Masoretic scribes. Long before Galatinus, the Masoretic scribes decided to “hide” the
Name of the Almighty so that it wouldn’t be “blasphemed.” They decided to put vowel
points within the Name of the Most High based upon a method of thinking that they
devised. They added the vowel of “e” from “Elohim” between the “yod” (Y) and the
“hay” (H). They added the vowel of “o” which is common to both “ElOhim” and
“AdOnai” in between the two H’s. They added the vowel of “a” from “Adonai” between
the “waw” (W) and the “hay” (H). And so we ended up with “YeHoWah” or
“YeHoVah.” But Galatinus and the Masoretic scribes forgot to mess up the rest of
Scripture. They didn’t change “YaH” to “Yeh” in the vowel pointing in other places of
Scripture, such as the phrase “halleluYah.” Rather, they vowel-pointed “YaH” in
“hallelu-YaH” exactly as we have done throughout this article and our writings. And
when the translators put Scripture into English, they maintained the pronunciation of
“YaH” and other names which had “YaH” in it, like “IsaIAH, JeremIAH,” etc. And while
those names are not transliterated properly as “YeshaYaHU” (Isa.) and “YirmeYaHU”
(Jer.), they still give evidence that the Name of the Most High originally began with
There is also evidence from the Arabic language that attests to the Name of
“Yah.” Believers in “Yah” are known in Arabic as “al-yahud.” Arabic is very similar to
Eebreet (Hebrew language), and naturally so, since Yishma’El (Ishmael) was the brother
of Yitskhak (Isaac). Many of their customs, such as the slaying of the lamb each year at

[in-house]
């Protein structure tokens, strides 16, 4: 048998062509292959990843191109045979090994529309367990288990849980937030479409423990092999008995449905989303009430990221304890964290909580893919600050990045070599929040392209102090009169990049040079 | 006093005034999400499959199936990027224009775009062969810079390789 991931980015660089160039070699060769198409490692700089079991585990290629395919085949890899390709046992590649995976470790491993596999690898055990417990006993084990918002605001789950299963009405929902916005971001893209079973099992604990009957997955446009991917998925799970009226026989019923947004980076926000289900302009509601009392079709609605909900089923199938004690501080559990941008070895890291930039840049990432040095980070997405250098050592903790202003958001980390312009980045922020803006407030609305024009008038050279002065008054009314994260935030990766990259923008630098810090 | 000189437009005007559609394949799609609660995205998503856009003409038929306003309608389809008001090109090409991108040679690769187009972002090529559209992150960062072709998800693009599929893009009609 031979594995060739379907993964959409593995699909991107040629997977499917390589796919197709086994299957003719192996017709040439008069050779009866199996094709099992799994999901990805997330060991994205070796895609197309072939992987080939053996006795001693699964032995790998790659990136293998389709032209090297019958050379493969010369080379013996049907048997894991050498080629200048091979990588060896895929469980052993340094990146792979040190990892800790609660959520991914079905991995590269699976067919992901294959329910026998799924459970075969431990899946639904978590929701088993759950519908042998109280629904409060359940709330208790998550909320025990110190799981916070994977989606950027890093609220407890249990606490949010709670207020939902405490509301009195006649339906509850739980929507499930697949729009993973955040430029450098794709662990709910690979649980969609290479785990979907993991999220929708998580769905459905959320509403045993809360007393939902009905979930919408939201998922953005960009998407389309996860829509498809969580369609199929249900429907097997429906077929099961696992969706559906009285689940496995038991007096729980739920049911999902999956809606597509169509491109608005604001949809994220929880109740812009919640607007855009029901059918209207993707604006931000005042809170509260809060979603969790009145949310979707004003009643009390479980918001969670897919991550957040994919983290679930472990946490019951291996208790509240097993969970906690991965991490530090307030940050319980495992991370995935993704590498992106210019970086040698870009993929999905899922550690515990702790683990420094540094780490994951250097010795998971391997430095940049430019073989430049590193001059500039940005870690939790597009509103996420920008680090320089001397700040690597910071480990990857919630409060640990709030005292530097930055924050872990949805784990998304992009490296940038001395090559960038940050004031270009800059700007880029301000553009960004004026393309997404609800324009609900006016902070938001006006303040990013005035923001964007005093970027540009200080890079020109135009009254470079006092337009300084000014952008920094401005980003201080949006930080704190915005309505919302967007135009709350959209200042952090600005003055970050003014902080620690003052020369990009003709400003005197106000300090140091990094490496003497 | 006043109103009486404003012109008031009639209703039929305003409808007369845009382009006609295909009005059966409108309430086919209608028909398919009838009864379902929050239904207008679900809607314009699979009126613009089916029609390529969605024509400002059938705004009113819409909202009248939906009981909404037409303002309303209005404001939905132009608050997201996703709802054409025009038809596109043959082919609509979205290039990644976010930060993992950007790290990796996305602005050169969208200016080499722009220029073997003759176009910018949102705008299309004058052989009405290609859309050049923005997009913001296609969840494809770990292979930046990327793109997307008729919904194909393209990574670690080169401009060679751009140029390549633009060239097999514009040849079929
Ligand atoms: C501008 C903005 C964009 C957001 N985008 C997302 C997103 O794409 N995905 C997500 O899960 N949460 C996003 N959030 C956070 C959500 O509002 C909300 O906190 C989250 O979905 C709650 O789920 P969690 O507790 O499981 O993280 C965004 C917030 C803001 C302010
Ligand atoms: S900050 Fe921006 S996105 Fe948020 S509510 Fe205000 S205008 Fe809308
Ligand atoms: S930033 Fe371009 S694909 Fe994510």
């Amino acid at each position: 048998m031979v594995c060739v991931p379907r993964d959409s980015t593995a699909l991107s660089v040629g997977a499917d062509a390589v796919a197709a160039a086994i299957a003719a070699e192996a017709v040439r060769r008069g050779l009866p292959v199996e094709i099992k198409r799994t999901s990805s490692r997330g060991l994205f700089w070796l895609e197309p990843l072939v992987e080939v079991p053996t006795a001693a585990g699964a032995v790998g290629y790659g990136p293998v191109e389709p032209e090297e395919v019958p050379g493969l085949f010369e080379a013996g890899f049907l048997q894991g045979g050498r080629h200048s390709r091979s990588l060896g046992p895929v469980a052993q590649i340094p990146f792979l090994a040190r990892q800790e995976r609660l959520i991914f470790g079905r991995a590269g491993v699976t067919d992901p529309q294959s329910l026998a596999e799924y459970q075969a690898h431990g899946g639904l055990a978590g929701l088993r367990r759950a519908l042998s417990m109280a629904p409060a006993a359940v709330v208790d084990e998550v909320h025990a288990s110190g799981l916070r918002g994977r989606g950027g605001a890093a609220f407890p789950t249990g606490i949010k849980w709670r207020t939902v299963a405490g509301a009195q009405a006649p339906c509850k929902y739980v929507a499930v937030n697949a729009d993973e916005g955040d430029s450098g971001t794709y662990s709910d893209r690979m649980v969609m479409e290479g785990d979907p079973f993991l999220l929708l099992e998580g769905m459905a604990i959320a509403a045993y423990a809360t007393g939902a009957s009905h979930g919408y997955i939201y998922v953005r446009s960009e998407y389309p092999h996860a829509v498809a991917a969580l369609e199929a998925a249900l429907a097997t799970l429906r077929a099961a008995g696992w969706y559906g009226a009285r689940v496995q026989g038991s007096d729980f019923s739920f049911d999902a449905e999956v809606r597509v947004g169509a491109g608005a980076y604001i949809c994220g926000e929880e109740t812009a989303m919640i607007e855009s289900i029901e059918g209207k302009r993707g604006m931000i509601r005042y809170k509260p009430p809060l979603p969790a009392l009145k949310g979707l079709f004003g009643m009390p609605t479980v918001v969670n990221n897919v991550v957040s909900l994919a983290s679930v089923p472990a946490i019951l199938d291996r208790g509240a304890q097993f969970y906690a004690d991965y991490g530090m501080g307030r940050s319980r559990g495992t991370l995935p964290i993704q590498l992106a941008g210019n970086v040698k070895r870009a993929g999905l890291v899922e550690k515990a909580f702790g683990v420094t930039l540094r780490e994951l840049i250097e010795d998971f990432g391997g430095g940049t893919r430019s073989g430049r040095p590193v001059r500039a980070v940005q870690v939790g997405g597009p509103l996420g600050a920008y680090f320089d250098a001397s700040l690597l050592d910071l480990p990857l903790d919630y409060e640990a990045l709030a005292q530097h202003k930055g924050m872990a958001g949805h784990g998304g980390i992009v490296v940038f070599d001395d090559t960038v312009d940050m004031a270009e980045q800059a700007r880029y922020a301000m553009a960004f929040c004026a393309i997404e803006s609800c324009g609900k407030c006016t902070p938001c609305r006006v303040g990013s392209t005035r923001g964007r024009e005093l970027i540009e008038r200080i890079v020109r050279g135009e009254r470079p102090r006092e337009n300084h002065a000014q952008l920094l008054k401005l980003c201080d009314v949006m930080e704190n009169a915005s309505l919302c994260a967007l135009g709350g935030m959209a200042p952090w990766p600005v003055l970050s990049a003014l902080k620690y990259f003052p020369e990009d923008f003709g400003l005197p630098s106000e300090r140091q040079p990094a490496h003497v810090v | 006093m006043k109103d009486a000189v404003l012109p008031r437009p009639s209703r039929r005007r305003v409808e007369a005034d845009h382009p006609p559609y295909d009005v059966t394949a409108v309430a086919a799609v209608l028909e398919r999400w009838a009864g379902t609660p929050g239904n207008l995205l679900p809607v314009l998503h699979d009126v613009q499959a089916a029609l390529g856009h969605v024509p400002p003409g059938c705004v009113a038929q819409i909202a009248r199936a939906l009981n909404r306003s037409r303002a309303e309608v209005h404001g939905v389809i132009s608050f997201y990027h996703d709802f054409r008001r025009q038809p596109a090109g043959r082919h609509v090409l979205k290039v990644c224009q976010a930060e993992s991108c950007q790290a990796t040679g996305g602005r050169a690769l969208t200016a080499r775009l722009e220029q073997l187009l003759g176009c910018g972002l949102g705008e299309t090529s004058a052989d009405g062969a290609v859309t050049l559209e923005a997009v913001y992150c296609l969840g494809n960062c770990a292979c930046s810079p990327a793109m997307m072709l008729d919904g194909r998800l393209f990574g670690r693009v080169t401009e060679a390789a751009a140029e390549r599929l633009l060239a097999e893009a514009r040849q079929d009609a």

Mecca, also correspond to Scriptural truths that were handed to Yitskhak (Isaac) and the
twelve tribes of Yisra’El (Israel).
It is also noted that the “Murashu texts” of the Eebreet (Hebrew Scriptures) used
the form of “Yahu” rather than “Yeho” as well. Thus, even in the exile to Bahbel
(Babylon), Yisra’El (Israel) maintained the “Yahu” pronunciation. There are tons of other
archaeological finds that correspond to the “Yahu” pronunciation, such as what Saggs
revealed in his book on The Babylonians.
The correct Name of the Most High ignores the Masoretic scribal vowel points. It
starts with “YaH.” On top of the Name of “YaH,” contained in the phrase “hallelu-YaH,”
there is the extra “waw” added to make “YaHU.” “YaHU” is contained in the names of
many Scriptural people. There is a quotation from the writings of “YirmeYaHU” (falsely
called “Jeremiah”) on our homepage of our website.
Finally, our ultimate answer is found in the name of the tribe of “Yahudah,”
known as “Judah” in modern English versions. “Yahudah” received his name from his
mother when she said that she would “praise” the Most High (see Eebreet (Hebrew script)
of Gen. 29:35). The phrase is “va’tahad ode,” meaning “gratefully praise” as The Stone
Edition Tanach translates in English (pg. 71). The word “ode” is “praise,” and when
connected to the Name of the Most High “YaH” we get “YaHUDaH.” Ultimately, this
means to “praise” or “worship” (YaH).
What is the significance of “Yahudah” in comparison with the Name of the Most
High? Well the only difference between the two names, as seen in the modern script, is
the letter “d” or “dalet.” See examples 3 and 4 above, where we gave the breakdown of
the Names. Tons of Scriptural scholars have seen the connection between existence
“hayah,” the name of “Yahudah,” and the Name of “Yahuah.” T.J. Meek, Clover, and
Otto Proksch to name a few. And in many counties today, the pronunciation of “Yahuah”
remains preserved. Only in North America and many English-speaking countries do we
find the pronunciation of “Yehuweh,” “Yahweh,” or “Yehovah.” Lastly, we will speak
regarding the name of “Yahushua” the son of Nun, as seen under point number 5. In most
English translations, this name is transliterated as “Joshua.” However, you will notice that
all concordances attest that the original is “Jehoshua.” It is spelled in the modern Eebreet